Northern Ireland among 'possible UK spaceport locations'
Northern Ireland could be considered among possible locations for the UK's first spaceport, according to a new report into the UK space industry.
The report, from the Institute of Directors (IoD), examined the growth and potential of the £8b space sector which supports 85,000 jobs in the UK.
It suggested that a RAF base in Scotland could meet many of the requirements to construct a spaceport.
However it said sites in NI or south west England could also be considered.
The report, Space: Britain's New Infrastructure Frontier , was written by Dan Lewis, the chief executive of the Economic Policy Centre.
He said that the UK space industry was "a real success story" which had created a "large number of highly skilled jobs".
Mr Lewis said the construction of a spaceport was "the logical next step" to grow the sector even further.
He said it would be a key piece of infrastructure, providing a hub for space tourism, research and development.
His report concluded that the spaceport would ideally be situated in an "isolated, low-population density location where the noise would not impact urban populations".
It also said it would require a very long runway and "its own undisturbed high altitude air corridor" which narrowed down the options.
"Lengthening the runway of an RAF base in Scotland or Northern Ireland would be a possibility, while the south west of England could represent an alternative location," his report found.
It added that RAF Lossiemouth in Scotland stood out as a suitable candidate but added that other Scottish RAF bases "with runways of around 9,000 feet" were also possible.
So what are the chances that Northern Ireland could boldly go where no UK region has gone before?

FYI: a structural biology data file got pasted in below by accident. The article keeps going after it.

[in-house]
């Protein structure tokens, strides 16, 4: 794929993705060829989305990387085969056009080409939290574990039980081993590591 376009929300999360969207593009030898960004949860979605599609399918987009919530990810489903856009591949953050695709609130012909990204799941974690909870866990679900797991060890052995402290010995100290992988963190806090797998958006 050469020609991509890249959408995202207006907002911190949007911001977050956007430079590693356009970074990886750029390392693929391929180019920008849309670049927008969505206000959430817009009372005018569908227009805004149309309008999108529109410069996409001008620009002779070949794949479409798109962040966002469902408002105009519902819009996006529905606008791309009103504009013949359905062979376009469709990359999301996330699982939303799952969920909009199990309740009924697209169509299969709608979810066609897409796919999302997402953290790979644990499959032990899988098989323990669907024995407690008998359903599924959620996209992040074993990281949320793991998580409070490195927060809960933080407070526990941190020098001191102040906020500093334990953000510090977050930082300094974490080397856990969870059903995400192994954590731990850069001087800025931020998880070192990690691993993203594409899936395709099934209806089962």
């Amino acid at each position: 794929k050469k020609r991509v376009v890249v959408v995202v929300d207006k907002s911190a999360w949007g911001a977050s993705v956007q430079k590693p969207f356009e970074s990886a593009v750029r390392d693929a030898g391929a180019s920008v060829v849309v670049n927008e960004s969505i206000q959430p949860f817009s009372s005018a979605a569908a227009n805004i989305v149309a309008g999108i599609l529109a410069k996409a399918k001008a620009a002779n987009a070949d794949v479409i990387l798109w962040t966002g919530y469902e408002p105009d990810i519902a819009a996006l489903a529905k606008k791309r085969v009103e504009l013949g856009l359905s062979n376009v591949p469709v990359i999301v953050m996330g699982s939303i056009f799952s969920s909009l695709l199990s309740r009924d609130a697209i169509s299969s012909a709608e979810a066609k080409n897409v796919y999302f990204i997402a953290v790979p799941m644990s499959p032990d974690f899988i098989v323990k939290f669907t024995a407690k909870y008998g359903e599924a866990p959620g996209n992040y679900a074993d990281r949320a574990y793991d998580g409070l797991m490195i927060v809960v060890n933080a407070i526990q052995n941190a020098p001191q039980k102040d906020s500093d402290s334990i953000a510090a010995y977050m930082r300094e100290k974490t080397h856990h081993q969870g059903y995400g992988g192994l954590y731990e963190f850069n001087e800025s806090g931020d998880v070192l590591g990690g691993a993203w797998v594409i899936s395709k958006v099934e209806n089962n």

The former RAF Aldergrove in County Antrim was the last remaining military base with a runway in Northern Ireland.
In 2009, command of the Aldergrove station passed to the Joint Helicopter Force, ending the RAF's 91-year history of flying from Northern Ireland.
A spokesman for the Ministry of Defence (MOD) in Northern Ireland said they were not aware of the IoD report when contacted by the BBC.
However, he advised that any decision about the construction a spacesport would have to be taken a national government level.
The IoD report also said the private sector could help fund the costs of a spaceport, and pointed out that space tourists were "willing to pay $200,000 for a mere three hours in space".
It found that the UK space industry has "more than doubled in size over the last decade".
It currently employs around 25,000 people, and supports a further 60,000 jobs indirectly.
However, Mr Lewis claimed that if job growth continues at the 15% rate of the last few years, employment in the sector would reach 100,000 by 2020.
He said the closing of NASA's space shuttle programme was leading to a "space revolution" in the private sector, where companies were competing to provide "space taxi services".
The United States' 30-year shuttle programme ended in July 2011.
At the time the US space agency said it intended to invite the private sector to provide it with space transport services.